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Buying a Car: Why Can’t You Ever Find Cars Available for the Base Price?

If you’re interested in buying a car, you may have found yourself getting excited about a vehicle’s base price — only to become disappointed later when you aren’t able to actually find the car for sale for that figure. So why is it so hard to find a car available for the base price? Is it even possible to purchase a vehicle for that figure? We have the answer.

What’s the Base Price?

The base price is a car industry term that refers to a vehicle’s starting price in the lowest trim level without any options or extras. For instance, while some Ford Fusion models creep into the high-$20,000 and low-$30,000 ranges in upscale trim levels (as well as with a wide array of optional features), the base price of an entry-level Fusion S with no options is around $23,000 with the destination charge included.

It’s worth noting that the destination charge can sometimes alter a vehicle’s base price considerably. For instance, the Fusion’s starting price is actually $22,120, which is the figure you’ll usually see in advertisements. But the destination charge, a separate fee, is over $600 extra — and that alone ensures most vehicles will never sell for their base price.

Can You Actually Buy a Car for That Number?

If you factor in the destination charge, can you buy a car for the base price? Believe it or not, we have a different question: Would you really want to?

Base-level versions of vehicles are often notoriously devoid of features and extras. A base-level Jeep Renegade, for instance, starts from a highly reasonable $19,000 with shipping, but it doesn’t even include air conditioning. A base-level version of Hyundai’s popular Elantra compact sedan doesn’t even have vanity mirrors on the sun visors. And while a base-level Dodge Dart starts at an attractive $18,000 with shipping, you’ll have to pay extra for power windows, power locks and air conditioning.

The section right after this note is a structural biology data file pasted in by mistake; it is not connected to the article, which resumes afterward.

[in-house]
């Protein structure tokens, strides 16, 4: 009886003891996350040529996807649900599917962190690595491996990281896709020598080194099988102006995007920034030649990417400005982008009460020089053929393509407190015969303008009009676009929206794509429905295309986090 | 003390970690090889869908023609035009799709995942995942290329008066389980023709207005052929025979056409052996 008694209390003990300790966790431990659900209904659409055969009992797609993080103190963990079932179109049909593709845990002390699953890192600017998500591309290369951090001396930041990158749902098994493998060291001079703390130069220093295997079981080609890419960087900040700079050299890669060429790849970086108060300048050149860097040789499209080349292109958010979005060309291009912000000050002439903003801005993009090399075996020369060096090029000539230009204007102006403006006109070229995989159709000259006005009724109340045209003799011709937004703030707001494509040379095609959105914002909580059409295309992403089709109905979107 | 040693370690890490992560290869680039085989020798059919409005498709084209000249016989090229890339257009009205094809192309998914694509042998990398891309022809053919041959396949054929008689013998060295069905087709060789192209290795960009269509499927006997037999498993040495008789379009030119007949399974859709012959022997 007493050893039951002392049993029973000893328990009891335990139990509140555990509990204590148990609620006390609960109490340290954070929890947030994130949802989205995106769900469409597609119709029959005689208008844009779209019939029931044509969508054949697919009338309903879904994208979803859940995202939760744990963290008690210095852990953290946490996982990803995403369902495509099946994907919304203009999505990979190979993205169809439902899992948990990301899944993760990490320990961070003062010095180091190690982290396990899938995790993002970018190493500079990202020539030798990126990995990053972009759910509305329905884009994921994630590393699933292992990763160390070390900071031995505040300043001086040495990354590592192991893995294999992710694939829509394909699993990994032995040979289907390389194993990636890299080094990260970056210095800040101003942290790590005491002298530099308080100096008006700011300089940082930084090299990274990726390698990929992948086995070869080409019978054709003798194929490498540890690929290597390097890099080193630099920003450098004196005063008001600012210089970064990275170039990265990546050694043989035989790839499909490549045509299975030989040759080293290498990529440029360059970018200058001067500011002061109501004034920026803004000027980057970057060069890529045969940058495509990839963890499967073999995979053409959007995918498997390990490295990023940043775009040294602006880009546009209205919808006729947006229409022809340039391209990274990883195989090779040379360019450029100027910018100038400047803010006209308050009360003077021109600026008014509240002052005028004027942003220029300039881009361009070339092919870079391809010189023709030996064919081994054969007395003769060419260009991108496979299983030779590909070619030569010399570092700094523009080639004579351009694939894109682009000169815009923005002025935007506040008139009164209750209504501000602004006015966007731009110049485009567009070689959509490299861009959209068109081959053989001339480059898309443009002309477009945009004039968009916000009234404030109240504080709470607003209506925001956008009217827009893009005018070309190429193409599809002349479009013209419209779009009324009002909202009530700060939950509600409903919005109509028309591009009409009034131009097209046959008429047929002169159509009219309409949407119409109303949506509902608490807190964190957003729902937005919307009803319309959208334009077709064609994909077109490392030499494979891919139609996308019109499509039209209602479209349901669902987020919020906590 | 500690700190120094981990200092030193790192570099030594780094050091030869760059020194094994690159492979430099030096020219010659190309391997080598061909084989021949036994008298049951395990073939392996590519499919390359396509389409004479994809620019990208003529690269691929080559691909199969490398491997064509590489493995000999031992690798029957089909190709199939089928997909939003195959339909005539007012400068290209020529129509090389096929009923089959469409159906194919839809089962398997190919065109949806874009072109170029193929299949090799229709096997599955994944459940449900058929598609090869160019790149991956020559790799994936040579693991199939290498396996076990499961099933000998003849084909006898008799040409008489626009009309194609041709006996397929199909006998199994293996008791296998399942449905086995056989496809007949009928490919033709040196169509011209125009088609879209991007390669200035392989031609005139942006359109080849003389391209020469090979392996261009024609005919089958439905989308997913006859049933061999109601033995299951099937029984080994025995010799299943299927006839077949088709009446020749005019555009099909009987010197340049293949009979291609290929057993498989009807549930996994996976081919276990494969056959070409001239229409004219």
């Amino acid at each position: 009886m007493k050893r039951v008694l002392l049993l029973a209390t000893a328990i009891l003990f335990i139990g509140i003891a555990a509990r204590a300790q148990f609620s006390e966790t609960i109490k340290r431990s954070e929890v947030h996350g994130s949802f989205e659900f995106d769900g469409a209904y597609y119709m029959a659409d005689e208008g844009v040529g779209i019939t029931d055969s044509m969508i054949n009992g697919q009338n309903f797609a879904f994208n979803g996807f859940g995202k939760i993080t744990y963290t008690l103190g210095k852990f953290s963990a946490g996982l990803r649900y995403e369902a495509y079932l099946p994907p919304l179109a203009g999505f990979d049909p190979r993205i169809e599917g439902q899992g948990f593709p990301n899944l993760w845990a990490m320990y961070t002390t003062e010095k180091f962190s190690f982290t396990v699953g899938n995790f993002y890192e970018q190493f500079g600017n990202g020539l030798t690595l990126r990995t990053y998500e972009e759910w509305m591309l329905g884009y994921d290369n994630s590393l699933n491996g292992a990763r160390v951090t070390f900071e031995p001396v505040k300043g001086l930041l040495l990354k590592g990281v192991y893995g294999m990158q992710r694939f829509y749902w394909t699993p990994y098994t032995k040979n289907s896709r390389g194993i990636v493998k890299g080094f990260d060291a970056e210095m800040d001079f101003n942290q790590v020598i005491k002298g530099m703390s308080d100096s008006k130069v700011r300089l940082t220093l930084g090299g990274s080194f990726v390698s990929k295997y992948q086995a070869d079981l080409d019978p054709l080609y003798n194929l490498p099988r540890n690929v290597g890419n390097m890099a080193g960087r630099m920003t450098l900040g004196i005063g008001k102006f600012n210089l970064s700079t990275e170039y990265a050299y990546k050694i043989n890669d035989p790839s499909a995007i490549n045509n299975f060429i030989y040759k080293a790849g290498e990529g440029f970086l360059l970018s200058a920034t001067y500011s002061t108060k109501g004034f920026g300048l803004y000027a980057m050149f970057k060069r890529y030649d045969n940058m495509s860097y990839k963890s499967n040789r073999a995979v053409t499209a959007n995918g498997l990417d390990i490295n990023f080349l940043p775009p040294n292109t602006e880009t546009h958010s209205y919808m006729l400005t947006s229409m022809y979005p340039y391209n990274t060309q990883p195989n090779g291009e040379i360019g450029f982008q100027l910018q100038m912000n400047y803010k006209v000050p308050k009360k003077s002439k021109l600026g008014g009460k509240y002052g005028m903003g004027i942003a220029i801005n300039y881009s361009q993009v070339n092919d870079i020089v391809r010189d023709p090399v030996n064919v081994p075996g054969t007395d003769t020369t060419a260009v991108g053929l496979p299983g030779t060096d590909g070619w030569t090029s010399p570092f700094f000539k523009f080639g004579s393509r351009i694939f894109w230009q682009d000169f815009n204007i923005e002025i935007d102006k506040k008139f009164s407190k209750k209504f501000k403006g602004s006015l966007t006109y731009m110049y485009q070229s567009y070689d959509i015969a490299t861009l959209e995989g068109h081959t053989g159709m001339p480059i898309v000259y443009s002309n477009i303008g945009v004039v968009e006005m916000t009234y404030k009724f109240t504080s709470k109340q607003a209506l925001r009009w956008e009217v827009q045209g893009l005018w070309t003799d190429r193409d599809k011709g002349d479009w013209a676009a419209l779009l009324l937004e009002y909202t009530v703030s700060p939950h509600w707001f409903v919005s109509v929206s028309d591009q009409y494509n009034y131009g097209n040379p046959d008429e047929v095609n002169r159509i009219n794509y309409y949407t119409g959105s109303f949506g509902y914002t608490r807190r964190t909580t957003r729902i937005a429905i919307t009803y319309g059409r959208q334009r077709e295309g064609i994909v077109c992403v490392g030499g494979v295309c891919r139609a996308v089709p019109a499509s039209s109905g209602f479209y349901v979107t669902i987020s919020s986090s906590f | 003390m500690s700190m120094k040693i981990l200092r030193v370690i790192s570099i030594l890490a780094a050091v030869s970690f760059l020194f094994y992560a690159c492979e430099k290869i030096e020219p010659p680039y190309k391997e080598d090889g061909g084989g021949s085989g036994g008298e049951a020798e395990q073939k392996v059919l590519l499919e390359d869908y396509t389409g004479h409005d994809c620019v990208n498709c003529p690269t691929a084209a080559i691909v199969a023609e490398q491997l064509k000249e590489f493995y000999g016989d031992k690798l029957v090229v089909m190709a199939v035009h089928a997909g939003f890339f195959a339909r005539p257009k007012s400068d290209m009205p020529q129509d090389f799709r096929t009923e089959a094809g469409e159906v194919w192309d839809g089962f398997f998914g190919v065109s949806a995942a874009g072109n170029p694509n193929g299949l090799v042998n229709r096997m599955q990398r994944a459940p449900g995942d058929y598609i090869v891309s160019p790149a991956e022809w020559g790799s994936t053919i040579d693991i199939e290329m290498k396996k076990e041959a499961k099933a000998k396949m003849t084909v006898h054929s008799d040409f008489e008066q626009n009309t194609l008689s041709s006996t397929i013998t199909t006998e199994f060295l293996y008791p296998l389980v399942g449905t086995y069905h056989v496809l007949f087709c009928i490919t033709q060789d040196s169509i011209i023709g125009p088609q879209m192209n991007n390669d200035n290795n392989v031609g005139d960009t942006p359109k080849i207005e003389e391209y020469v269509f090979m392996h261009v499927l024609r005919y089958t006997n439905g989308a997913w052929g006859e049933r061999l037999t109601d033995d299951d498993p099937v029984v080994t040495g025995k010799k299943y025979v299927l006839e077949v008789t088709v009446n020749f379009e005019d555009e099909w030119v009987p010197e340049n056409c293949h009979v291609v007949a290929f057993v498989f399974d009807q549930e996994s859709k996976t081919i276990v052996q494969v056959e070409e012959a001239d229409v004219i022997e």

Those models — and many others — don’t seem quite so appealing when you consider what you have to give up in order to get one in base form.

Our Take

To us, the idea of buying a car in its lowest-level, base-model trim isn’t very appealing. Yes, it’s possible if you look hard enough (or if you convince your local dealer to order one for you), but if you have to stretch your budget dramatically just to afford a base model, you might be better off considering a certified pre-owned vehicle that’s a year or two older and includes a few extra features. You may also prefer a lower-level model (such as a Corolla instead of a Camry), which will allow you to get a few more features within your budget.

Doug Demuro
Doug DeMuro writes articles and makes videos, mainly about cars. Doug was born in Denver, Colorado, and received an economics degree from Emory University in Atlanta. After graduation, Doug spent three years working for Porsche Cars North America. Eventually, he quit his job to become a writer, largely because it meant that he no longer had to wear pants. Doug’s work has been featured in a... Read More about Doug Demuro

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